Any discussion of the desegation of historically black colleges will sooner or later get around to West Virginia State -- sometimes as a model of what true racial integration can be, sometimes as a horrible example.

From one viewpoint, this sprawling, low-rise campus, with its lush mountain backdrop, is a signal success.

The campus is lovely, its buildings attractive. Enrollment has grown from around 800 to more than 4,000. The physical plant, the faculty and the course offerings have kept the lively pace. p

Just last week, the college's president had the pleasant chore of explaining to a newspaper reporter from nearby Charleston why WVSC's enrollment has continued to grow at a faster rate (11.8 percent last year) than any of the other 15 state colleges and universities.

But there are people who will tell you that WVSC has betrayed its identity, forgotten its roots, lost its soul. What they mean is that this once all-black college is now 80 percent white.

By day, at least. Evenings and weekends, the pleasant campus goes black again, with the social life centering on black fraternities and sororities. The impression is of two quite different schools.

The reason is that WVSC has become overwhelmingly a commuter college. In the pre-1954, pre-desegregation days, nearly half of the students came from outside the state. Now nearly 95 percent are from the Charleston area, which is overwhelmingly white. The remainder -- virtually all of them black and from out of state -- are the only dormitory students.

Most of the faculty and student body seem to have made their peace with the radically changed situation at West Virginia State.But a number of the older alumni feel that something of value has been taken from them.

The head of the alunmi association will tell you sad stories of the former Staters who refuse to contribute to the school because it has "gone white."

He tells them the way to fix it is to recruit black students. But in fact he knows that can't work.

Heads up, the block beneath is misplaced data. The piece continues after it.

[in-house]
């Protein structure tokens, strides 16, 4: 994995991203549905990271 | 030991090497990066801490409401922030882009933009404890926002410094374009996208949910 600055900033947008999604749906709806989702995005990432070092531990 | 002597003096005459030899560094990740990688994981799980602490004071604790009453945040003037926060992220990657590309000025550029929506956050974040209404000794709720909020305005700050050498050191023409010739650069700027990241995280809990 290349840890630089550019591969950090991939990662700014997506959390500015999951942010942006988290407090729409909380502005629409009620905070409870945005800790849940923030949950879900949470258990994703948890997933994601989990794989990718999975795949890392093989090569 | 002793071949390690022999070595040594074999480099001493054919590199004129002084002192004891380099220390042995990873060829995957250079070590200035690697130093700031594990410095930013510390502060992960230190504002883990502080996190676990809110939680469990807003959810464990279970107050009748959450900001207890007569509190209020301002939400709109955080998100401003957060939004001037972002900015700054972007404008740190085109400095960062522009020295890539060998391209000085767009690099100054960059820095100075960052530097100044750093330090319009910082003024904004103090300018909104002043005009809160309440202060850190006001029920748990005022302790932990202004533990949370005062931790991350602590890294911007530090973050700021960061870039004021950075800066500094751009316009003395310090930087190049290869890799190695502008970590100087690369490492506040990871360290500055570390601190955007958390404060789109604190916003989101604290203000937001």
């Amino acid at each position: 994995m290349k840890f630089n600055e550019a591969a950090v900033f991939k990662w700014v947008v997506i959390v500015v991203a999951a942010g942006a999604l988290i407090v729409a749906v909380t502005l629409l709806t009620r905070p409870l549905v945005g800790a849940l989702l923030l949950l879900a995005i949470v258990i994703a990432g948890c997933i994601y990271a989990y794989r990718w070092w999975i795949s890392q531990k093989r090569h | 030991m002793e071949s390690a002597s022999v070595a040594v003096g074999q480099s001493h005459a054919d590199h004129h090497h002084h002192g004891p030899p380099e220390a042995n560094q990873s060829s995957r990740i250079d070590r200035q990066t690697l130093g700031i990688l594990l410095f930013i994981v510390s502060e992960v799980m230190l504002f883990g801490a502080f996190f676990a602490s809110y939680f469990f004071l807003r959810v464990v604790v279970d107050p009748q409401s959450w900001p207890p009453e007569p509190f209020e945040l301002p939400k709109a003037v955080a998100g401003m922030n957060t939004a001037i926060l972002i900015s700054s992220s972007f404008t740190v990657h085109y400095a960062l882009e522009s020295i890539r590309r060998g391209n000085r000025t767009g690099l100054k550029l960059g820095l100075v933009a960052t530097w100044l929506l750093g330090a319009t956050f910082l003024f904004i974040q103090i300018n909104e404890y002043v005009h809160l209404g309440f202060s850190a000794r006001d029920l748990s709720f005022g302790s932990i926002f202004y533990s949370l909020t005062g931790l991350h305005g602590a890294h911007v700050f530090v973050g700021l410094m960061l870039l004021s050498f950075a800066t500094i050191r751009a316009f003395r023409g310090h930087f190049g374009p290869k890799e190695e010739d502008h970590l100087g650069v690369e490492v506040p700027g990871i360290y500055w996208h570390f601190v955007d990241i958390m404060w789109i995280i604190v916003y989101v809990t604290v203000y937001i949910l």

As President Harold McNeill, who is black, explains, "Even if every black high school graduate of the entire state came to West Virginia State, and those were the only ones who came, we couldn't keep the doors open." The reason: West Virginia's black population is less than 6 percent.

Demographics, location, low-cost tuition ($208 a semester for West Virginia commuters) and a number of other factors mean that WVSC is likely to remain what it is: a state college serving state high school graduates, in this case overwhelmingly white.

Some would argue that is what ought to happen at all historically black colleges, particularly the state colleges. Anything else, they say, is merely to continue a discredited system of racial segregation.

But others will offer no defense for segregation will argue that once a school has become established as black, with its own special traditions, emphases and sensitivities, it is racist to integrate it into oblivion.

Indeed, recent government efforts to merge nearby black and white schools (Old Dominion and Norfolk State, for instance, or Grambling and Louisiana Tech) have been characterized by some blacks as an assult on black schools.

Some who make this charge see West Virginia State as what the government officials have in mind as a model, and they don't like it.

"I don't think anybody would be in favor of racial segregation in this day and age," said a black faculty member at WVSC. "What we are looking for is what you might call integration without obliteration. To be perfectly honest with you, I'm not sure we've found it at West Virginia State."